AN independent report sponsored by BT has praised Scotland’s ambition for delivering sustainable development – but called for a more ‘joined up’ approach between the UK’s regions and countries.
The report, which examined the sustainable development and other relevant strategies of every English region, Scotland and Wales, recommends better sharing of best practice and more integration across regional boundaries.
Despite the growing importance of sustainable development in national and regional politics, there is “little consistency in the way it is addressed”.
Says a spokesperson: “The Making Sustainability Real: A Challenge for Regions report, by the UK Centre for Economic and Environmental Development (CEED), states: ‘There is a real need to improve the way in which the experience gained from initiatives is shared and used to stimulate further good practice.’
“The report says Scotland is currently developing policies which will place the country well ahead of most others in terms of aspirations and targets, citing the proposed 80 per cent reduction in greenhouse gases by 2050 in the draft Climate Change Bill as one world-leading example.
“But it highlights a concern that around the UK, information and communications technology (ICT) is “being surprisingly overlooked as a key enabler for sustainable development and should be re-assigned a higher priority” and be better integrated with policies in areas such as transport and energy.
“ICT has fallen significantly down the agenda of more recent strategies, largely as a result of the success of regional campaigns to promote access to broadband services. There is some interest in the role of ICT in reducing the need to travel, although only a few strategies make a clear link between ICT and sustainable development.
“Transport Scotland is described as ‘a notable exception’, which is recognised for developing the UK’s first comprehensive travel plan to take carbon emissions reduction as its starting point, underpinned by an ethos that ‘the greenest mile is a mile not travelled’.”
Scotland is also hailed for actively promoting smart measures such as teleworking, leading to a higher proportion of teleworking than other UK regions (13.5 per cent compared to a UK average of 7.4 per cent).
UK-wide, the report says digital inclusion is not being covered as well as it was and, given the importance of ICT knowledge and skills to the economy and environment, it should have greater prominence in future strategies.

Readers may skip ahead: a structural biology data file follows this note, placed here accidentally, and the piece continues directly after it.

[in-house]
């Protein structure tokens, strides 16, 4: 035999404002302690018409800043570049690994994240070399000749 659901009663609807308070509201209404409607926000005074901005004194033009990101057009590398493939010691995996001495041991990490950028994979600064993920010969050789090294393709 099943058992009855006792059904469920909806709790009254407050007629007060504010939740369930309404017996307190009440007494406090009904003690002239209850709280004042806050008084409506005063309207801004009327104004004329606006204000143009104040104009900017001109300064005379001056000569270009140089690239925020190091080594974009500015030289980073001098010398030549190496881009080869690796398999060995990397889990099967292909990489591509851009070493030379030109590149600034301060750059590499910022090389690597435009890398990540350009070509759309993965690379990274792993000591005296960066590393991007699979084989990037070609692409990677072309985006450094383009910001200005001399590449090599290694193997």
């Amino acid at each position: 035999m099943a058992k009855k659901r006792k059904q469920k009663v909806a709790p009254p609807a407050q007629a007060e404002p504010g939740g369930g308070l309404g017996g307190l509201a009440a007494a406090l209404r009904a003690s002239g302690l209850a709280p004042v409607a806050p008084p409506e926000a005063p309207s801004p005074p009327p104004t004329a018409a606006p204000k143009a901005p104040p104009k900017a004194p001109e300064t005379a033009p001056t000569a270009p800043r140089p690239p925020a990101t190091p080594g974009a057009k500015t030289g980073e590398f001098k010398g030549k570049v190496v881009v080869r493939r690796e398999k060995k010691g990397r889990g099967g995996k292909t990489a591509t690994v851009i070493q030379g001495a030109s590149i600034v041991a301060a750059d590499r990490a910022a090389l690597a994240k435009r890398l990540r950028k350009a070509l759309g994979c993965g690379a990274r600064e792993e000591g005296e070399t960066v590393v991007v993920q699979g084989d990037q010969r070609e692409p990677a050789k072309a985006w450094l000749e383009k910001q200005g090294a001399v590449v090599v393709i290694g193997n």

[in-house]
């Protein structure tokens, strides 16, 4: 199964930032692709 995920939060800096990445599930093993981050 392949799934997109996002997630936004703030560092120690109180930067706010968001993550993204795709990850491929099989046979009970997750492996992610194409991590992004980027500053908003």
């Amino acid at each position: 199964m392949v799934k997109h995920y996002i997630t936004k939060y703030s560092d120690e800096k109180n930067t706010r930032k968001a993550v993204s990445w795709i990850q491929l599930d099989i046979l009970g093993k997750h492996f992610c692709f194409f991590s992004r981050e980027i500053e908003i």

Brendan Dick, BT Scotland director, said: “We believe this report is a useful contribution to the debate on sustainable development. There are some excellent initiatives being undertaken in Scotland and other parts of the UK – but we must make sure that successful initiatives are taken up across the UK as a whole, not just in one region or area.
“BT knows from its own experience that ICT plays a vital role in sustainable development, significantly reducing travel and helping people achieve a good balance between work and home life. More than 10,000 BT people work from home and 64,000 more are equipped to work flexibly.
“Conferencing by phone and the internet is another major contributor to sustainability, last year saving at least 97,000 tonnes on BT’s carbon footprint and eliminating 860,000 face to face meetings. In our experience such use of ICT also boosts the bottom line, which is good news for businesses in the current financial climate.”
The report concludes that none of the regional strategies stand out as exemplary and calls for all blueprints to be “made more accessible by having a simpler, more structured layout” including: key actions and lead responsibilities highlighted with timelines; more compelling success stories; clear links between the various different regional strategies; a common set of indicators and measures for sustainable development policy covering climate change in particular; regular public reviews of progress against targets.
It suggests communication between regions could be improved by initiatives such as an online directory of sustainable development case studies, policies and practices, and an annual UK-wide conference or roundtable.
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